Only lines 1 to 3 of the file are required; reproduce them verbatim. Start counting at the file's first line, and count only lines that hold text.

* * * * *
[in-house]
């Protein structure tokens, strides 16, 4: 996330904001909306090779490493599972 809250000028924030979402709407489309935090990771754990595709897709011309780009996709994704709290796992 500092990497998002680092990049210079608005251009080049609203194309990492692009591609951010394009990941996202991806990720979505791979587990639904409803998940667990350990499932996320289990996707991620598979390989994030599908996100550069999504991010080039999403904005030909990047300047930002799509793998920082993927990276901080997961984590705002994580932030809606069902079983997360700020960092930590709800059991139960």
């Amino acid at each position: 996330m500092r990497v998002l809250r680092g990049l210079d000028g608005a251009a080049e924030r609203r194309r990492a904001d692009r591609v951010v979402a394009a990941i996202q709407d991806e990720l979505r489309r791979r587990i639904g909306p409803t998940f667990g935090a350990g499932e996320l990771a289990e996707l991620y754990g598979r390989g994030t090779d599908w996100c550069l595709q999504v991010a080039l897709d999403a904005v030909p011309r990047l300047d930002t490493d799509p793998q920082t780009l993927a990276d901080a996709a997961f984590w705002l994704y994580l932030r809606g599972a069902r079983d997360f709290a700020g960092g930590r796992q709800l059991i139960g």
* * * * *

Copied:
[in-house]
């Protein structure tokens, strides 16, 4: 996330904001909306090779490493599972 809250000028924030979402709407489309935090990771754990595709897709011309780009996709994704709290796992 500092990497998002680092990049210079608005251009080049609203194309990492692009591609951010394009990941996202991806990720979505791979587990639904409803998940667990350990499932996320289990996707991620598979390989994030599908996100550069999504991010080039999403904005030909990047300047930002799509793998920082993927990276901080997961984590705002994580932030809606069902079983997360700020960092930590709800059991139960």
């Amino acid at each position: 996330m500092r990497v998002l809250r680092g990049l210079d000028g608005a251009a080049e924030r609203r194309r990492a904001d692009r591609v951010v979402a394009a990941i996202q709407d991806e990720l979505r489309r791979r587990i639904g909306p409803t998940f667990g935090a350990g499932e996320l990771a289990e996707l991620y754990g598979r390989g994030t090779d599908w996100c550069l595709q999504v991010a080039l897709d999403a904005v030909p011309r990047l300047d930002t490493d799509p793998q920082t780009l993927a990276d901080a996709a997961f984590w705002l994704y994580l932030r809606g599972a069902r079983d997360f709290a700020g960092g930590r796992q709800l059991i139960g």